HOUSTON – A new immunotherapy for companion dogs with advanced-stage non-Hodgkin lymphoma (NHL) has been shown to improve survival while maintaining quality of life, according to a study published in the journal Scientific Reports. The study resulted from a collaboration between The University of Texas MD Anderson Children’s Cancer Hospital in Houston and Texas A&M University College of Veterinary Medicine in College Station.
Using a T-cell therapy developed at MD Anderson Children’s Cancer Hospital, veterinarians from Texas A&M saw a nearly four-fold improvement in tumor-free survival compared to dogs who received only chemotherapy. The median tumor-free survival for the Texas-based dogs increased by close to nine months, which is roughly equivalent to seven years in a human life span.
NHL is one of the most common cancers in dogs, according to Texas A&M veterinarians. Although standard chemotherapy can achieve remission, it is rarely a curative treatment, with the two-year survival rate remaining less than 20 percent. When investigators from MD Anderson and Texas A&M met, they explored the feasibility of administering T cells to improve survival.
“We followed the same rigid standards that we practice for human clinical trials at MD Anderson to ensure the safety of each dog,” said Laurence Cooper, M.D., Ph.D., professor and section chief of cell therapy at the children’s hospital and senior investigator on the study. “While these pets are benefiting from the T-cell infusions, this collaboration with Texas A&M is a driving force for undertaking similar clinical trials in humans.”
To accomplish the T-cell therapy, researchers took a sample of peripheral blood from each dog entering the study. Then the T cells were separated and expanded in Cooper’s laboratory over several weeks. As the T cells grew at MD Anderson, the canines received a chemotherapy regimen at Texas A&M similar to what humans with NHL receive, a combination of cyclophosphamide, vincristine, doxorubicin and prednisone. The T cells were then given back intravenously after the chemotherapy to improve the anti-tumor effects.
“The therapy was well tolerated in all dogs who received the infusions. We saw fewer side effects than with traditional chemotherapy, and the pet owners were please with how their dogs tolerated the protocol,” said Heather Wilson-Robles, DVM, DACVIM(Oncology), assistant professor at Texas A&M. “The owners were also very pleased to be supporting research that may further enhance cancer therapy in humans and pets with cancer.”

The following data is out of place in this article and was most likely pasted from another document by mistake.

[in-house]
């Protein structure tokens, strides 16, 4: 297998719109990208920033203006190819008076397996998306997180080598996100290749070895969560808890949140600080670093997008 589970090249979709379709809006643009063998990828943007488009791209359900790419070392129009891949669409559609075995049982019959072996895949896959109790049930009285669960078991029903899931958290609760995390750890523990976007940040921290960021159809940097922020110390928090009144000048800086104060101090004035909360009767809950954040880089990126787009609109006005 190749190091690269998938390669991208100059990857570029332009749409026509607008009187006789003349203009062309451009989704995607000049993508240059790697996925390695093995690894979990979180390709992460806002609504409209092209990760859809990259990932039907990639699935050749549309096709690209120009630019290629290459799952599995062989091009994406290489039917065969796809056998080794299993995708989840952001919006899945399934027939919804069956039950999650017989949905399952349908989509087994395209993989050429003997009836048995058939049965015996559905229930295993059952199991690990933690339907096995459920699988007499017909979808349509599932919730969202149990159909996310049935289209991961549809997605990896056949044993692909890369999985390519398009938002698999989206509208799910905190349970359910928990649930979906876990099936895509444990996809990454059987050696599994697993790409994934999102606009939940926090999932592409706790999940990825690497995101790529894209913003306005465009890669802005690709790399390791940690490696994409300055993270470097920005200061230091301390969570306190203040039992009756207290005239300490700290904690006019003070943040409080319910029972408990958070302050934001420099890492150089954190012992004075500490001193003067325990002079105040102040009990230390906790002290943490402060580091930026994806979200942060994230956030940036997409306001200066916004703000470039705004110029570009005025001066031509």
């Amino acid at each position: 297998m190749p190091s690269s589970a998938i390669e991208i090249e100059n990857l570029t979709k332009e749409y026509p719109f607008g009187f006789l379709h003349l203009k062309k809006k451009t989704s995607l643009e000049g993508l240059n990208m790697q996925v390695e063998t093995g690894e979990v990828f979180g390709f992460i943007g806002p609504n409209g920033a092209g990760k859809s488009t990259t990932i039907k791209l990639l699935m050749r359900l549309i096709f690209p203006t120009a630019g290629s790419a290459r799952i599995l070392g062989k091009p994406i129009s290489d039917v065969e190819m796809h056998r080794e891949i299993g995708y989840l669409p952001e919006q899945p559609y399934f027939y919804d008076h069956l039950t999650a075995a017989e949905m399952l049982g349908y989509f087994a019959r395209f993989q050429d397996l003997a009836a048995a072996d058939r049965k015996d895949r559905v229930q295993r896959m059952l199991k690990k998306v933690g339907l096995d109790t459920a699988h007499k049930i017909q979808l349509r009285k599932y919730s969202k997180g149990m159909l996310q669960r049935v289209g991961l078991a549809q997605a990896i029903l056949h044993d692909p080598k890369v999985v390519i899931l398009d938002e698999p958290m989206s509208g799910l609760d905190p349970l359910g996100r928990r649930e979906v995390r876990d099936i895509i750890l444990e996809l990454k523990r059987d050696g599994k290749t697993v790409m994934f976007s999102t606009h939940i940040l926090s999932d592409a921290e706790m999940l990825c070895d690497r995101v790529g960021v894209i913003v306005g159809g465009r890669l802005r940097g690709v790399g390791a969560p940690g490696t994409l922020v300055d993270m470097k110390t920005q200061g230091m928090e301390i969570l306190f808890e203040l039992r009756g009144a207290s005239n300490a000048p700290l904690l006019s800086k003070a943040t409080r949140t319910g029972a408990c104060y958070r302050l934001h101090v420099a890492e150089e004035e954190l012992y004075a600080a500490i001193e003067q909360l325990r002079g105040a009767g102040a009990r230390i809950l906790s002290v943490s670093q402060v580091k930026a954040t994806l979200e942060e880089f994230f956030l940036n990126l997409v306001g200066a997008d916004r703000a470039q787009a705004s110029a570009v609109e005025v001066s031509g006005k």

“Treating dogs with cancer provides us with a great comparative oncology model for humans,” said Colleen O’Connor, Ph.D., post-doctoral fellow at MD Anderson and one of the primary investigators on the study. “We learned important details about the interaction between chemotherapy and tumor cells that can be harnessed to improve the body’s immune response. This is something we hadn’t appreciated thus far from our clinical research in humans.”
From the trial, investigators found that:
- Chemotherapy, while damaging the canine tumor, also makes the tumor cells susceptible to recognition by the infused T cells
- Infusing back the patient’s T cells after chemotherapy can work to improve the survival of canines with NHL, since these T cells were held outside the body preventing damage from the chemotherapy
- Biomarkers were identified that can potentially play a role in determining prognosis
Overall the study further affirmed the ability to use the body’s own immune cells, such as T cells, to fight cancer. As a result, MD Anderson and Texas A&M collaborators are creating a program focusing on harvesting and expanding T cells at a large scale for broad clinical use.
Investigators at both institutions are working to open a new trial that will infuse genetically modified T cells that are tumor specific and potentially even more effective against the canine cancer cells.
Other contributors to the Scientific Reports study include Sabina Sheppard and Mark Johnson from Texas A&M and Cassie Hartline, Helen Huls, Shana Palla, Sourindra Maiti, Wencai Ma, Eric Davis, Suzanne Craig, Dean Lee and Richard Champlin from MD Anderson.
About MD Anderson
University of Texas MD Anderson Cancer Center in Houston ranks as one of the world’s most respected centers focused on cancer patient care, research, education and prevention. MD Anderson is one of only 40 comprehensive cancer centers designated by the National Cancer Institute. For eight of the past 10 years, including 2011, MD Anderson has ranked No. 1 in cancer care in “Best Hospitals,” a survey published annually in U.S. News & World Report.
About MD Anderson Children’s Cancer Hospital
University of Texas MD Anderson Children’s Cancer Hospital has been serving children, adolescents and young adults for more than 65 years. In addition to the groundbreaking research and quality of treatment available to pediatric patients, the Children’s Cancer Hospital provides comprehensive programs that help children lead more normal lives during and after treatment. For further information, visit the Children’s Cancer Hospital Web site at
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About Texas A&M College of Veterinary Medicine &
The Texas A&M College of Veterinary Medicine (CVM) is an institution that represents more than 95 years of growth from a small school of veterinary medicine in 1916 to its present role as a major veterinary educational, medical and research center. Through years of maturation and expansion, an institution emerged that has proudly produced some of the nation’s best practicing veterinarians who work to improve animal, public, and environmental health. The Texas A&M CVM continues to lead the nation in improving the quality of life for animals through excellence in education, research, and service. Get
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*Above Photo: Dr. Heather M. Wilson-Robles